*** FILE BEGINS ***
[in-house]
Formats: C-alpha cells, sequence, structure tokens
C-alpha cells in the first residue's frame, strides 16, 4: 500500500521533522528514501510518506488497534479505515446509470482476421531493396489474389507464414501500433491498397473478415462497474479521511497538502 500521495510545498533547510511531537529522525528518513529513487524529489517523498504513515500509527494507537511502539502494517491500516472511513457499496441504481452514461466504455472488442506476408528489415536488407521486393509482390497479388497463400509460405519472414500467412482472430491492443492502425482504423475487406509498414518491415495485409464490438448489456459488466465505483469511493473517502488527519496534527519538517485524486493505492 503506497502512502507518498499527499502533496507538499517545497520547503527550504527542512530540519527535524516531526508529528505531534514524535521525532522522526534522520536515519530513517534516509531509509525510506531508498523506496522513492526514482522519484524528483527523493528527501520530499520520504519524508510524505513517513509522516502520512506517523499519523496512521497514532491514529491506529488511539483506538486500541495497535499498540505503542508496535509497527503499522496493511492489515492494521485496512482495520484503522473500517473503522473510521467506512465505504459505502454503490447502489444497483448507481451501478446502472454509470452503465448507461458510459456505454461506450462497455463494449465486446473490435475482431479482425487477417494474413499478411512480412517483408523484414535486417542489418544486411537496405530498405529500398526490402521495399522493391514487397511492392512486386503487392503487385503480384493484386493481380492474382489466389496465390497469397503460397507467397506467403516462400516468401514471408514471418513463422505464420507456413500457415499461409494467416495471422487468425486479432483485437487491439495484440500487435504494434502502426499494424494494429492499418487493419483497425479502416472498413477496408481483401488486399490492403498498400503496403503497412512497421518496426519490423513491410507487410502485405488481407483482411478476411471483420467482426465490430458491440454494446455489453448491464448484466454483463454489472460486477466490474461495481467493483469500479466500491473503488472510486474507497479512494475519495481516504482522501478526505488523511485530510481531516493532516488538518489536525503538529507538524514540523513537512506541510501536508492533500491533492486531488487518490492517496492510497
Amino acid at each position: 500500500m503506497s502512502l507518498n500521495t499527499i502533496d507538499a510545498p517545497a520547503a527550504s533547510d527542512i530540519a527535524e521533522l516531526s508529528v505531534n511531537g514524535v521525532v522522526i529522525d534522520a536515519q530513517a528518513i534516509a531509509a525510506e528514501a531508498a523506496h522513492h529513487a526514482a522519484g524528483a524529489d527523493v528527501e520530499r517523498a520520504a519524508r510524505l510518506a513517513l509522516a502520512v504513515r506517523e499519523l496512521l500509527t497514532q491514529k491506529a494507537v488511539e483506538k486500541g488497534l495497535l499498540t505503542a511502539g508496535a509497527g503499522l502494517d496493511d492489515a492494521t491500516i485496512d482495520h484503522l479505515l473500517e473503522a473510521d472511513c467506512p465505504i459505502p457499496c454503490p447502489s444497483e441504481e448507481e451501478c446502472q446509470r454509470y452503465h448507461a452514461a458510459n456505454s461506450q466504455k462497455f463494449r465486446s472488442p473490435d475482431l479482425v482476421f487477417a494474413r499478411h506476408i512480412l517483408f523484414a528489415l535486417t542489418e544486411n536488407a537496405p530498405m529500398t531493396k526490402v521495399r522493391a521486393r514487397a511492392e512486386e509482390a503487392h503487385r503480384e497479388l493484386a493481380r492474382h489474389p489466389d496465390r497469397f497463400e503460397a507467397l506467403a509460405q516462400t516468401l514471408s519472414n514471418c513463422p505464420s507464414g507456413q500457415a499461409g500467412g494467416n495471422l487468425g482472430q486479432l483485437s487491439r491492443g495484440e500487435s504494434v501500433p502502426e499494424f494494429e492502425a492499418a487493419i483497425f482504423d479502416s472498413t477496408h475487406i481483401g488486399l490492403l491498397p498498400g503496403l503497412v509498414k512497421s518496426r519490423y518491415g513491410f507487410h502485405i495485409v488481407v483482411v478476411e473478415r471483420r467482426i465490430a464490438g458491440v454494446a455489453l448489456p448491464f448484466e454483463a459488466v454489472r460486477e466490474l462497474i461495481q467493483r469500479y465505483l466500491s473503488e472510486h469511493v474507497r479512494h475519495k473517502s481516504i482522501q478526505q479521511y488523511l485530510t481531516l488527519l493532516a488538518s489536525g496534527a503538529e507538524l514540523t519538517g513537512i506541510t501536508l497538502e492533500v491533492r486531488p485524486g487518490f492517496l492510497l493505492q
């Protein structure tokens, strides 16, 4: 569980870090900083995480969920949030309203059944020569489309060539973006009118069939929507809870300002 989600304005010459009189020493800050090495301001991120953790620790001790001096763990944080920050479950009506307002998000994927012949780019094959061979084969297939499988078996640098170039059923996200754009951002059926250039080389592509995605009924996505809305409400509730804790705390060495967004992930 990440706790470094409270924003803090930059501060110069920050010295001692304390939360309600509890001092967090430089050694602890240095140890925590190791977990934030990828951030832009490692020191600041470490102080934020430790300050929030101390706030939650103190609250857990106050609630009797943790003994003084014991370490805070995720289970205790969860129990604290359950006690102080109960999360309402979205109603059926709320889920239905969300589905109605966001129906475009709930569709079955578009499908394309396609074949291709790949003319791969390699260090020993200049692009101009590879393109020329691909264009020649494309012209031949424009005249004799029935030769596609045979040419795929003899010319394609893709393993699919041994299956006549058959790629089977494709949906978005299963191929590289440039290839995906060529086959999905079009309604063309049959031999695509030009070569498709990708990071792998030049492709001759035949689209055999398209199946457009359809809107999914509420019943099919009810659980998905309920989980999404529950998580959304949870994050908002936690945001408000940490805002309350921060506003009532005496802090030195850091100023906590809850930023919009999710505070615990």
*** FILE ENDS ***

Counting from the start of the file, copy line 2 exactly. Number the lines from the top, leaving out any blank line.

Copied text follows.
Formats: C-alpha cells, sequence, structure tokens